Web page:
Place: DPG Spring Meeting, Berlin, Germany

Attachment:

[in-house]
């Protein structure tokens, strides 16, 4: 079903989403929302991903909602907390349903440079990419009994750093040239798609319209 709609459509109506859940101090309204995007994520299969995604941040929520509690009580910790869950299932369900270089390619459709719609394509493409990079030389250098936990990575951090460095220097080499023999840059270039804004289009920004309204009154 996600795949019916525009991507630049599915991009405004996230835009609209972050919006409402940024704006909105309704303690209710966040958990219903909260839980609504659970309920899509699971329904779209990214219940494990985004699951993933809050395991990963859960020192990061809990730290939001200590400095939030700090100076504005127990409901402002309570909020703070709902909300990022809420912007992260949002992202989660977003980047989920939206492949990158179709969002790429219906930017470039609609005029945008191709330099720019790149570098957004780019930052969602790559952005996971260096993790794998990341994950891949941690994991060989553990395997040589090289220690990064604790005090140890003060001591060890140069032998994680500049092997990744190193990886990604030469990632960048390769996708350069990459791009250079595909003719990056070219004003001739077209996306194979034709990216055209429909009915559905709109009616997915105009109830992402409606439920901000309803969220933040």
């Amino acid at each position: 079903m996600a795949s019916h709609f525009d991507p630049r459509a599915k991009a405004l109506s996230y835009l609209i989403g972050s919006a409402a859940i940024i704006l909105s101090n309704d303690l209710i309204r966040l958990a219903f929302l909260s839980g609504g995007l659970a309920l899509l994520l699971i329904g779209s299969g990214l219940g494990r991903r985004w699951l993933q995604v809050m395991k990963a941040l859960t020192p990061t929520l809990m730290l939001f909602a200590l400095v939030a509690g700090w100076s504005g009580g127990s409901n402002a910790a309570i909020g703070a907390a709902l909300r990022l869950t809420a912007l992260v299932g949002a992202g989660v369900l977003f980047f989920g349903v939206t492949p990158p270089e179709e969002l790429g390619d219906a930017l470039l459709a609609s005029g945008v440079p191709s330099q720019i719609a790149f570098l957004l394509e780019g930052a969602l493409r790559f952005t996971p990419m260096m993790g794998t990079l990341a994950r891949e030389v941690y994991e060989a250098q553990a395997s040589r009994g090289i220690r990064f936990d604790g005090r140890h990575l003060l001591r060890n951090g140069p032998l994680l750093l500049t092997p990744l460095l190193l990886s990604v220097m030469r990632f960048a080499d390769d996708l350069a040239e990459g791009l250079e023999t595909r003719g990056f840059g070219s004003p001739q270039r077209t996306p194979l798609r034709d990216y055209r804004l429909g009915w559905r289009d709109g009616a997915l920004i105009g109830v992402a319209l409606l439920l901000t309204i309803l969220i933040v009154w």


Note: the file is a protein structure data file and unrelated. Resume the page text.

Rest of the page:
Ti-Ta-based alloys exhibit a high-temperature shape memory effect (SME) due to a martensitic transformation between an orthorhombic phase ( α ) and a body-centered cubic phase ( β ). The stability of the SME in binary Ti-Ta is compromised by the formation of detrimental phase ( ω ). It has been observed experimentally that alloying a third component to pure Ti-Ta hinders the formation of the ω phase. Both the stability of the SME and the transformation temperature depend strongly on the chemical composition; the underlying mechanism is, however, not fully understood. In this contribution, the stability and the transformation temperature are analyzed systematically as a func-tion of composition of Ti-Ta-X by means of calculations; in particular, it is examined how different elements and different concentrations affect the formation energy of the α , β and ω phases. The trends in formation energies are found to be related to the electronic properties and the size of the alloying elements. Simpler models that describe the compositional dependence of the transformation temperature are derived from first principles data and allow us to gain chemical insight into the effect of alloying on the relative phase stability. Our model is exploited to guide the experimental design of new stable and high-temperature shape memory alloys.